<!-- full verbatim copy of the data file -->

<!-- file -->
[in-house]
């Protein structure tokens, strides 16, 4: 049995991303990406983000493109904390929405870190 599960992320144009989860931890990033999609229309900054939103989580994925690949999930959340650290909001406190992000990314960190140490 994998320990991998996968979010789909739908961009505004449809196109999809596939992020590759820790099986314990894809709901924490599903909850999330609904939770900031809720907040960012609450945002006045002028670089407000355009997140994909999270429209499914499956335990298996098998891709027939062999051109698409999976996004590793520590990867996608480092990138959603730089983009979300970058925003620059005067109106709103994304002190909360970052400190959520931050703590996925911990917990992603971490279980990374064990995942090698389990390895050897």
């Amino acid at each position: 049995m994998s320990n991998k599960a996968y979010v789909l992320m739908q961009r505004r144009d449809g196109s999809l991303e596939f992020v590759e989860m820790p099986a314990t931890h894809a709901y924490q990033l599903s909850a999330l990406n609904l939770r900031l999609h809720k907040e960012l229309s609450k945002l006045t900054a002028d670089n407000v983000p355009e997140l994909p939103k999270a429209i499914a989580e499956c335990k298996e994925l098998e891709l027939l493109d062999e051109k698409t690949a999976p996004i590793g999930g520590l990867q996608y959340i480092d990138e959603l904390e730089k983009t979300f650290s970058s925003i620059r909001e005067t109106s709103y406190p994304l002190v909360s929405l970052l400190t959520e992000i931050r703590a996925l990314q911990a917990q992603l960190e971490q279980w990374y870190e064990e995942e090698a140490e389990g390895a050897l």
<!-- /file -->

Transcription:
[in-house]
């Protein structure tokens, strides 16, 4: 049995991303990406983000493109904390929405870190 599960992320144009989860931890990033999609229309900054939103989580994925690949999930959340650290909001406190992000990314960190140490 994998320990991998996968979010789909739908961009505004449809196109999809596939992020590759820790099986314990894809709901924490599903909850999330609904939770900031809720907040960012609450945002006045002028670089407000355009997140994909999270429209499914499956335990298996098998891709027939062999051109698409999976996004590793520590990867996608480092990138959603730089983009979300970058925003620059005067109106709103994304002190909360970052400190959520931050703590996925911990917990992603971490279980990374064990995942090698389990390895050897």
């Amino acid at each position: 049995m994998s320990n991998k599960a996968y979010v789909l992320m739908q961009r505004r144009d449809g196109s999809l991303e596939f992020v590759e989860m820790p099986a314990t931890h894809a709901y924490q990033l599903s909850a999330l990406n609904l939770r900031l999609h809720k907040e960012l229309s609450k945002l006045t900054a002028d670089n407000v983000p355009e997140l994909p939103k999270a429209i499914a989580e499956c335990k298996e994925l098998e891709l027939l493109d062999e051109k698409t690949a999976p996004i590793g999930g520590l990867q996608y959340i480092d990138e959603l904390e730089k983009t979300f650290s970058s925003i620059r909001e005067t109106s709103y406190p994304l002190v909360s929405l970052l400190t959520e992000i931050r703590a996925l990314q911990a917990q992603l960190e971490q279980w990374y870190e064990e995942e090698a140490e389990g390895a050897l």